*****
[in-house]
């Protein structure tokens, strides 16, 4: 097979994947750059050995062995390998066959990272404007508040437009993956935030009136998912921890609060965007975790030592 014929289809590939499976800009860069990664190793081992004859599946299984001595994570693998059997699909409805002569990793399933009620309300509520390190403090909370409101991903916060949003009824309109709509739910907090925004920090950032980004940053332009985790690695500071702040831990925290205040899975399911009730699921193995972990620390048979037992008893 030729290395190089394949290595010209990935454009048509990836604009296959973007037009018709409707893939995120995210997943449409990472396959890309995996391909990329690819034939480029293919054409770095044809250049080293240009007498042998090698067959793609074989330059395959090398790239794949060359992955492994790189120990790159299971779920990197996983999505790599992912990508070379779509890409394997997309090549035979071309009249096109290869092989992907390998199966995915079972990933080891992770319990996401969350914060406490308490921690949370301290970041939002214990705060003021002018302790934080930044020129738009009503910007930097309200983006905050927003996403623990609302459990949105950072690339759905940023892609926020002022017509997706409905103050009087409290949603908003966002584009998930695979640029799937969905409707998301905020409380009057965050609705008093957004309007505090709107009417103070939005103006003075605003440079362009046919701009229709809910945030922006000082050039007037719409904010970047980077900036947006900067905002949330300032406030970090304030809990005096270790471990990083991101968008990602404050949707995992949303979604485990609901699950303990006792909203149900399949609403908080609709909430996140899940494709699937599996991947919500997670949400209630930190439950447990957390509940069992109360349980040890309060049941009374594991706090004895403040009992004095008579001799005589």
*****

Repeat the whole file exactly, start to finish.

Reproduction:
[in-house]
């Protein structure tokens, strides 16, 4: 097979994947750059050995062995390998066959990272404007508040437009993956935030009136998912921890609060965007975790030592 014929289809590939499976800009860069990664190793081992004859599946299984001595994570693998059997699909409805002569990793399933009620309300509520390190403090909370409101991903916060949003009824309109709509739910907090925004920090950032980004940053332009985790690695500071702040831990925290205040899975399911009730699921193995972990620390048979037992008893 030729290395190089394949290595010209990935454009048509990836604009296959973007037009018709409707893939995120995210997943449409990472396959890309995996391909990329690819034939480029293919054409770095044809250049080293240009007498042998090698067959793609074989330059395959090398790239794949060359992955492994790189120990790159299971779920990197996983999505790599992912990508070379779509890409394997997309090549035979071309009249096109290869092989992907390998199966995915079972990933080891992770319990996401969350914060406490308490921690949370301290970041939002214990705060003021002018302790934080930044020129738009009503910007930097309200983006905050927003996403623990609302459990949105950072690339759905940023892609926020002022017509997706409905103050009087409290949603908003966002584009998930695979640029799937969905409707998301905020409380009057965050609705008093957004309007505090709107009417103070939005103006003075605003440079362009046919701009229709809910945030922006000082050039007037719409904010970047980077900036947006900067905002949330300032406030970090304030809990005096270790471990990083991101968008990602404050949707995992949303979604485990609901699950303990006792909203149900399949609403908080609709909430996140899940494709699937599996991947919500997670949400209630930190439950447990957390509940069992109360349980040890309060049941009374594991706090004895403040009992004095008579001799005589």